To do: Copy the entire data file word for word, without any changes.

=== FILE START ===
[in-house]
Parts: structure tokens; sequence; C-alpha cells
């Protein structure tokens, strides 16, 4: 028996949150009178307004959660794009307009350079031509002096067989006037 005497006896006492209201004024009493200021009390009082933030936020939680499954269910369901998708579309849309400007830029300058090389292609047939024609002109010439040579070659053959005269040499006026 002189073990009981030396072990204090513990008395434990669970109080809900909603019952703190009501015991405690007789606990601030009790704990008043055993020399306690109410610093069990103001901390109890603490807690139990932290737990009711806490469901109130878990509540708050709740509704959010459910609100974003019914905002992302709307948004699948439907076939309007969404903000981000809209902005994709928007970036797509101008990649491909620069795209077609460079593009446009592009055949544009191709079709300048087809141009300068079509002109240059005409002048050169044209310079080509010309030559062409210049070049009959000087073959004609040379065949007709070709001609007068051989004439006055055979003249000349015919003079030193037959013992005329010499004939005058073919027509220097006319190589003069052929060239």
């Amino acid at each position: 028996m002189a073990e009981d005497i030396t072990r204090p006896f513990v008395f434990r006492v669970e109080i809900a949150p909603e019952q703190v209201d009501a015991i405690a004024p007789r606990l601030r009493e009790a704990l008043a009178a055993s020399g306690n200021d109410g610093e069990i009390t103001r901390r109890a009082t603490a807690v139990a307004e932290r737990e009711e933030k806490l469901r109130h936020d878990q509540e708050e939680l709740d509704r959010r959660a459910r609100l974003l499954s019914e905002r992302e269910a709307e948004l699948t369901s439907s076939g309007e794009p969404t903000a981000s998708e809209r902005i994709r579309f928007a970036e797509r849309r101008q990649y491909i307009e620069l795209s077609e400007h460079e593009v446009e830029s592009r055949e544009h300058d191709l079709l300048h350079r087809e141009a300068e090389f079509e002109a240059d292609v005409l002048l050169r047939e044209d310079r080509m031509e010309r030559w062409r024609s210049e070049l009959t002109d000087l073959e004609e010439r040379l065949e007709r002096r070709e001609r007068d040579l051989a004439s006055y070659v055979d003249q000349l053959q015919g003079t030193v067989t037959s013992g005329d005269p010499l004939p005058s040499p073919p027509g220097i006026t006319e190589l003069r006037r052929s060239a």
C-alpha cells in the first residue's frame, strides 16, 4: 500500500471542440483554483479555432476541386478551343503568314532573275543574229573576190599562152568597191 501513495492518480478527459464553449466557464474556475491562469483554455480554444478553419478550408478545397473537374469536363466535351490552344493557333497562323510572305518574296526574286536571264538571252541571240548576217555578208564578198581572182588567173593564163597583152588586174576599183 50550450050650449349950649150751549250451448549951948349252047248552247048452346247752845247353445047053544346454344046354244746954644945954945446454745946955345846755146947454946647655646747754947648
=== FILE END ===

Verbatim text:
[in-house]
Parts: structure tokens; sequence; C-alpha cells
């Protein structure tokens, strides 16, 4: 028996949150009178307004959660794009307009350079031509002096067989006037 005497006896006492209201004024009493200021009390009082933030936020939680499954269910369901998708579309849309400007830029300058090389292609047939024609002109010439040579070659053959005269040499006026 002189073990009981030396072990204090513990008395434990669970109080809900909603019952703190009501015991405690007789606990601030009790704990008043055993020399306690109410610093069990103001901390109890603490807690139990932290737990009711806490469901109130878990509540708050709740509704959010459910609100974003019914905002992302709307948004699948439907076939309007969404903000981000809209902005994709928007970036797509101008990649491909620069795209077609460079593009446009592009055949544009191709079709300048087809141009300068079509002109240059005409002048050169044209310079080509010309030559062409210049070049009959000087073959004609040379065949007709070709001609007068051989004439006055055979003249000349015919003079030193037959013992005329010499004939005058073919027509220097006319190589003069052929060239």
């Amino acid at each position: 028996m002189a073990e009981d005497i030396t072990r204090p006896f513990v008395f434990r006492v669970e109080i809900a949150p909603e019952q703190v209201d009501a015991i405690a004024p007789r606990l601030r009493e009790a704990l008043a009178a055993s020399g306690n200021d109410g610093e069990i009390t103001r901390r109890a009082t603490a807690v139990a307004e932290r737990e009711e933030k806490l469901r109130h936020d878990q509540e708050e939680l709740d509704r959010r959660a459910r609100l974003l499954s019914e905002r992302e269910a709307e948004l699948t369901s439907s076939g309007e794009p969404t903000a981000s998708e809209r902005i994709r579309f928007a970036e797509r849309r101008q990649y491909i307009e620069l795209s077609e400007h460079e593009v446009e830029s592009r055949e544009h300058d191709l079709l300048h350079r087809e141009a300068e090389f079509e002109a240059d292609v005409l002048l050169r047939e044209d310079r080509m031509e010309r030559w062409r024609s210049e070049l009959t002109d000087l073959e004609e010439r040379l065949e007709r002096r070709e001609r007068d040579l051989a004439s006055y070659v055979d003249q000349l053959q015919g003079t030193v067989t037959s013992g005329d005269p010499l004939p005058s040499p073919p027509g220097i006026t006319e190589l003069r006037r052929s060239a």
C-alpha cells in the first residue's frame, strides 16, 4: 500500500471542440483554483479555432476541386478551343503568314532573275543574229573576190599562152568597191 501513495492518480478527459464553449466557464474556475491562469483554455480554444478553419478550408478545397473537374469536363466535351490552344493557333497562323510572305518574296526574286536571264538571252541571240548576217555578208564578198581572182588567173593564163597583152588586174576599183 50550450050650449349950649150751549250451448549951948349252047248552247048452346247752845247353445047053544346454344046354244746954644945954945446454745946955345846755146947454946647655646747754947648